We have no record of how Hanukkah was cel­e­brated in the king­dom es­tab­lished af­ter the re­volt, but we do know that it de­scended quickly from the Mac­cabees’ spir­i­tual heights. I can imag­ine that the Has­monean kings sang as many praises to them­selves as to God, and sadly their deeds tell us that they learned quickly to rely on the strength of their own hands.

THERE IS an­other Hanukkah story that we know, one about the light that emerges from the dark­est of places. Where does that story orig­i­nate, and where can it lead?

To the Sages of the Baby­lo­nian Tal­mud, who told the story hun­dreds of years later, the golden Meno­rah lies at the cen­ter of the plot.

The Mac­cabees al­most fal­tered in the face of what they found in the lib­er­ated Tem­ple. Their whole goal in fight­ing was to rekin­dle the lamp of God, but they were un­pre­pared for the ex­tent of the im­pu­rity that had taken hold at the heart of Is­rael. The mir­a­cle was that they did not give up, and their vic­tory was made com­plete by their faith in a sav­ing rem­nant. Their be­lief that af­ter decades of cul­ture war, a point of pu­rity re­mained, pro­duc­ing a tiny jar of oil which burned for eight days.

Thou­sands of years later, we are still light­ing can­dles to re­call the power of their con­vic­tion.

Yet there is more to how the rab­bis told the Hanukkah story. The Tal­mud teaches else­where (Avoda Zara 8a) that when Adam en­coun­tered the first win­ter, and the days grew grad­u­ally dark, he pan­icked and cried out: “Woe is me! My sin has de­stroyed the en­tire world!” When the spring came and the dark­ness passed, he re­al­ized that this was sim­ply the way of the world. In cel­e­bra­tion, Adam fixed an eight-day fes­ti­val for all gen­er­a­tions, to mark the re­turn of the light. Thus Hanukkah also be­comes the story of the es­sen­tial hu­man need to be­lieve that even in the dark­est times, the light will re­turn.

The Jews have al­ways lived in ten­sion with the world, caught be­tween the pulls of the par­tic­u­lar and the univer­sal. It there­fore should come as no sur­prise that the Sages tell Hanukkah sto­ries about both the in­ex­tin­guish­able light of Jewish na­ture, and the univer­sal hu­man hope that dawn fol­lows the dark. Theirs is a story about the par­tic­u­lar type of faith that emerges only from threat­en­ing dark­ness.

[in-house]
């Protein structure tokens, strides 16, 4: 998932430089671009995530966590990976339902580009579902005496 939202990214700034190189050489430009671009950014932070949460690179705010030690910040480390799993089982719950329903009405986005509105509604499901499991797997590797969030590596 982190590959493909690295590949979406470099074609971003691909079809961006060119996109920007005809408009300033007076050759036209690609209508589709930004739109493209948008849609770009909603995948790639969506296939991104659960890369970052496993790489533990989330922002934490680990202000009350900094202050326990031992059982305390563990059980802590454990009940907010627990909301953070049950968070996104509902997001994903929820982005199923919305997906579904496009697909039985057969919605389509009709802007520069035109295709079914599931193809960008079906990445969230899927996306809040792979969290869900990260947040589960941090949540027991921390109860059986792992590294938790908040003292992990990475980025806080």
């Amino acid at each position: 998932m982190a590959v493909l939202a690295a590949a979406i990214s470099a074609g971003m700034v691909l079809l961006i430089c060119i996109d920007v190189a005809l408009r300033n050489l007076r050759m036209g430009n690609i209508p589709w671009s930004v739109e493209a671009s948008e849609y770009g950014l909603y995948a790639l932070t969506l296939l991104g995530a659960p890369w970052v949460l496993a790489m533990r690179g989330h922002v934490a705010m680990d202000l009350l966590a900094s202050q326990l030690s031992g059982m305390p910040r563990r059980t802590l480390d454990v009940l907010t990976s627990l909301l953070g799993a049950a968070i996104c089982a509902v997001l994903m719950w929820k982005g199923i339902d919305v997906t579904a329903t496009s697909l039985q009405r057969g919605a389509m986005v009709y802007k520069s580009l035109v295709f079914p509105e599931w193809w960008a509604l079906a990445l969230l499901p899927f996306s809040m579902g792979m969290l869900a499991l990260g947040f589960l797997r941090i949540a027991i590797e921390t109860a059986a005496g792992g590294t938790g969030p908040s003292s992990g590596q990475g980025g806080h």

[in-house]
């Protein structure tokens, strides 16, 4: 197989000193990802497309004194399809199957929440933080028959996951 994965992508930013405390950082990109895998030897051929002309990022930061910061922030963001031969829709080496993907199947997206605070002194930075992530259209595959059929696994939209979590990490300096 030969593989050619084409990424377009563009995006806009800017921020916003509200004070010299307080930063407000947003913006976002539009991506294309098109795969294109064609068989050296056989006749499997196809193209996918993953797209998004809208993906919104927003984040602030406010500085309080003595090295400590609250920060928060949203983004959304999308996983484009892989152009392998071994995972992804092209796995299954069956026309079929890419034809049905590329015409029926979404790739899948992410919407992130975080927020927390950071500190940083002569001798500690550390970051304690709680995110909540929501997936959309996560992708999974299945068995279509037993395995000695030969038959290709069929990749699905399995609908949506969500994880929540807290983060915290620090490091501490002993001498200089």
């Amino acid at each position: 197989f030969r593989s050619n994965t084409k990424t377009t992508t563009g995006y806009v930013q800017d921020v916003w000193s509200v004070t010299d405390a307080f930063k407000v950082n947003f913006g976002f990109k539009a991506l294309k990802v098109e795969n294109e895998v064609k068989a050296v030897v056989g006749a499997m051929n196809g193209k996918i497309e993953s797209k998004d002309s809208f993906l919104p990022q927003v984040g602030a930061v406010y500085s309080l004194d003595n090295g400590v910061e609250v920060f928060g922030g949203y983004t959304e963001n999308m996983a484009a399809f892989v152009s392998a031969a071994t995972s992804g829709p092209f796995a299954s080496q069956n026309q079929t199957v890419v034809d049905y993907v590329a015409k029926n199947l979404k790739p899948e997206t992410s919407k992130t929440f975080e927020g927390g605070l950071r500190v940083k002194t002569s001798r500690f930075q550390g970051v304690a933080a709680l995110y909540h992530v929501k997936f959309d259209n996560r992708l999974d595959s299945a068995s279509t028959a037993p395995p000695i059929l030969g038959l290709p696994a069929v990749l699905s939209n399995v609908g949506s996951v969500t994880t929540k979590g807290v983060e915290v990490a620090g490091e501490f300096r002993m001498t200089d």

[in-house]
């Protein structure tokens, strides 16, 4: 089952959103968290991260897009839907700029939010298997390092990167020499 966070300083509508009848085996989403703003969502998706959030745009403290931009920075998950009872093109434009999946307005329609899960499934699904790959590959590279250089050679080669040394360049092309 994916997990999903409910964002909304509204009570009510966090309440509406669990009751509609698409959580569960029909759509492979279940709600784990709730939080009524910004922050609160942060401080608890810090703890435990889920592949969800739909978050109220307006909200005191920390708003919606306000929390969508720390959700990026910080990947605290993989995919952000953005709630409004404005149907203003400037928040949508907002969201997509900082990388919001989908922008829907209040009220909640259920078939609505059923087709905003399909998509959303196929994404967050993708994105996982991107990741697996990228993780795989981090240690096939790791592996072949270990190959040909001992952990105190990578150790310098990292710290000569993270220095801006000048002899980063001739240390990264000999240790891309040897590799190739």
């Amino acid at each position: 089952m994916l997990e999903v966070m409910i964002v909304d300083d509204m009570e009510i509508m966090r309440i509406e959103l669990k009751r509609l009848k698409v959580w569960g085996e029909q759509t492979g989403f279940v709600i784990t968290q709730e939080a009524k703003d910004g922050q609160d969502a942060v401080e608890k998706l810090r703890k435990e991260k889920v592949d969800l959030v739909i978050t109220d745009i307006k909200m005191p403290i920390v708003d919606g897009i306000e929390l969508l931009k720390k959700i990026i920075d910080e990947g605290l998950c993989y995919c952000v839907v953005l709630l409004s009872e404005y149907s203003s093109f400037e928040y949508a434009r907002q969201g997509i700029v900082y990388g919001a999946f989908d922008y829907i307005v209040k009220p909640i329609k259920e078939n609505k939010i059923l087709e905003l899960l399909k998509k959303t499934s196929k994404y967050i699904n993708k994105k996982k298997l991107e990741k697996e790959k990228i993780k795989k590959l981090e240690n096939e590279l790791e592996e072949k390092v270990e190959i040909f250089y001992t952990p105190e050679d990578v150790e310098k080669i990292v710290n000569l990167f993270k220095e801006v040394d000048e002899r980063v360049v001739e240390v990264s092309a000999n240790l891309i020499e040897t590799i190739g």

It should come as no sur­prise that the Sages tell Hanukkah sto­ries about both the in­ex­tin­guish­able light of Jewish na­ture, and the univer­sal hu­man hope that dawn fol­lows the dark

THIS IS just a taste of what Hanukkah of­fers; there are many more sto­ries we could tell. Is that just an ac­ci­dent? Ab­so­lutely not.

As an ed­u­ca­tor, I know we need many sto­ries of our past in or­der to con­nect peo­ple to a mean­ing­ful present. As a spir­i­tual coun­selor I have dis­cov­ered how telling mul­ti­ple sto­ries about our­selves can re­frame the present and shape the fu­ture. As the cre­ator of the Jewish Story pod­cast, I com­bine these in­sights into a story that unites di­verse per­spec­tives in or­der to con­nect past, present and fu­ture.

The nar­ra­tive rich­ness of Hanukkah is not a co­in­ci­dence or the symp­tom of cul­tural frag­men­ta­tion. It is the very ho­li­ness that oc­curred “in those days at this time.”

So how do we ac­cess it to­day? The ho­li­ness of Hanukkah is that ev­ery­one can tell its story, and that it is never quite the same. If we can learn to tell it to­gether, per­haps we can spread the light of Hanukkah to the whole world.

(Pix­abay)

HANUKKAH GELT: ‘To the Sages of the Baby­lo­nian Tal­mud, who told the story hun­dreds of years later, the golden Meno­rah lies at the cen­ter of the plot.’

(Wiki­me­dia Com­mons)

AN­TI­OCHUS III is glo­ri­fied on a coin, Bri­tish Mu­seum.